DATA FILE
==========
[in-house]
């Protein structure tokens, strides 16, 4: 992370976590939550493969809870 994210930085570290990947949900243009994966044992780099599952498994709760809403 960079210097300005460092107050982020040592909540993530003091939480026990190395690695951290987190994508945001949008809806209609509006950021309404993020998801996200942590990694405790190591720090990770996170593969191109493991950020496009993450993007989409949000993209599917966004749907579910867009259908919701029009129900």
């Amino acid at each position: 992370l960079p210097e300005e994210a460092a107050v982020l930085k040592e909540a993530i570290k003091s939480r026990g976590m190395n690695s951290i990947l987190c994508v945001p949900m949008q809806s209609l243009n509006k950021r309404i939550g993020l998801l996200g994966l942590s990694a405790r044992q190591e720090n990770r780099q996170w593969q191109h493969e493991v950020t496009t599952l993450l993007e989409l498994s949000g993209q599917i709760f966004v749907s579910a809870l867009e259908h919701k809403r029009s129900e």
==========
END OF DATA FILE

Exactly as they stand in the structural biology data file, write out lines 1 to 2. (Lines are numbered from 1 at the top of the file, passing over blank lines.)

[in-house]
């Protein structure tokens, strides 16, 4: 992370976590939550493969809870 994210930085570290990947949900243009994966044992780099599952498994709760809403 960079210097300005460092107050982020040592909540993530003091939480026990190395690695951290987190994508945001949008809806209609509006950021309404993020998801996200942590990694405790190591720090990770996170593969191109493991950020496009993450993007989409949000993209599917966004749907579910867009259908919701029009129900």